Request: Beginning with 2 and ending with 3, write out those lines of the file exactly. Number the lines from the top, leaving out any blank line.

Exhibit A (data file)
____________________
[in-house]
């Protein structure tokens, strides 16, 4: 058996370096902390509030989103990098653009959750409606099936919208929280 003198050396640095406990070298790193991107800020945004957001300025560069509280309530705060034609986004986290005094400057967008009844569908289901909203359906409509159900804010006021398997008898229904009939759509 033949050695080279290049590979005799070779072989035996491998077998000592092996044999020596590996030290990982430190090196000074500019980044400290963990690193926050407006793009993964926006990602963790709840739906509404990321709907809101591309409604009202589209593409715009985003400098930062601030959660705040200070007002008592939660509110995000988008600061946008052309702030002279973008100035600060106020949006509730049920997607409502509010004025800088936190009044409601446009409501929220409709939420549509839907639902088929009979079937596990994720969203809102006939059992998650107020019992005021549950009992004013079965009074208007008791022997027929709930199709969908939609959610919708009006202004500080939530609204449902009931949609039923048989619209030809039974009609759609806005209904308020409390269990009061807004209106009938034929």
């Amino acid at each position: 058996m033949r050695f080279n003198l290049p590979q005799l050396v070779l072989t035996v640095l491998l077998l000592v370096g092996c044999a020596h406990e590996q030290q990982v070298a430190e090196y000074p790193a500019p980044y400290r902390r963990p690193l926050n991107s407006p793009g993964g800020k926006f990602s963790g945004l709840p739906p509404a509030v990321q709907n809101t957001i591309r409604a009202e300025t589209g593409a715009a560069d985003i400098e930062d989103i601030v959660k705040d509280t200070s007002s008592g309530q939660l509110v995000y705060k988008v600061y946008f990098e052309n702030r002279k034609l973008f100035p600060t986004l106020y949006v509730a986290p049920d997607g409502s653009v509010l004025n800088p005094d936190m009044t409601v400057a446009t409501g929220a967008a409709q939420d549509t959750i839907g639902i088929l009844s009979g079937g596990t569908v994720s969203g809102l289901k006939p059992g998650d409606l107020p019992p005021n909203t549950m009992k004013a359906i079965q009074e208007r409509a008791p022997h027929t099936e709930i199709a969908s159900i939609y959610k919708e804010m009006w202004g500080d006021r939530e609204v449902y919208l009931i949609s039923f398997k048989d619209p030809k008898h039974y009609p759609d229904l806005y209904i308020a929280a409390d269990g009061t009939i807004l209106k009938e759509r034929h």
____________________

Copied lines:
């Protein structure tokens, strides 16, 4: 058996370096902390509030989103990098653009959750409606099936919208929280 003198050396640095406990070298790193991107800020945004957001300025560069509280309530705060034609986004986290005094400057967008009844569908289901909203359906409509159900804010006021398997008898229904009939759509 033949050695080279290049590979005799070779072989035996491998077998000592092996044999020596590996030290990982430190090196000074500019980044400290963990690193926050407006793009993964926006990602963790709840739906509404990321709907809101591309409604009202589209593409715009985003400098930062601030959660705040200070007002008592939660509110995000988008600061946008052309702030002279973008100035600060106020949006509730049920997607409502509010004025800088936190009044409601446009409501929220409709939420549509839907639902088929009979079937596990994720969203809102006939059992998650107020019992005021549950009992004013079965009074208007008791022997027929709930199709969908939609959610919708009006202004500080939530609204449902009931949609039923048989619209030809039974009609759609806005209904308020409390269990009061807004209106009938034929």
């Amino acid at each position: 058996m033949r050695f080279n003198l290049p590979q005799l050396v070779l072989t035996v640095l491998l077998l000592v370096g092996c044999a020596h406990e590996q030290q990982v070298a430190e090196y000074p790193a500019p980044y400290r902390r963990p690193l926050n991107s407006p793009g993964g800020k926006f990602s963790g945004l709840p739906p509404a509030v990321q709907n809101t957001i591309r409604a009202e300025t589209g593409a715009a560069d985003i400098e930062d989103i601030v959660k705040d509280t200070s007002s008592g309530q939660l509110v995000y705060k988008v600061y946008f990098e052309n702030r002279k034609l973008f100035p600060t986004l106020y949006v509730a986290p049920d997607g409502s653009v509010l004025n800088p005094d936190m009044t409601v400057a446009t409501g929220a967008a409709q939420d549509t959750i839907g639902i088929l009844s009979g079937g596990t569908v994720s969203g809102l289901k006939p059992g998650d409606l107020p019992p005021n909203t549950m009992k004013a359906i079965q009074e208007r409509a008791p022997h027929t099936e709930i199709a969908s159900i939609y959610k919708e804010m009006w202004g500080d006021r939530e609204v449902y919208l009931i949609s039923f398997k048989d619209p030809k008898h039974y009609p759609d229904l806005y209904i308020a929280a409390d269990g009061t009939i807004l209106k009938e759509r034929h």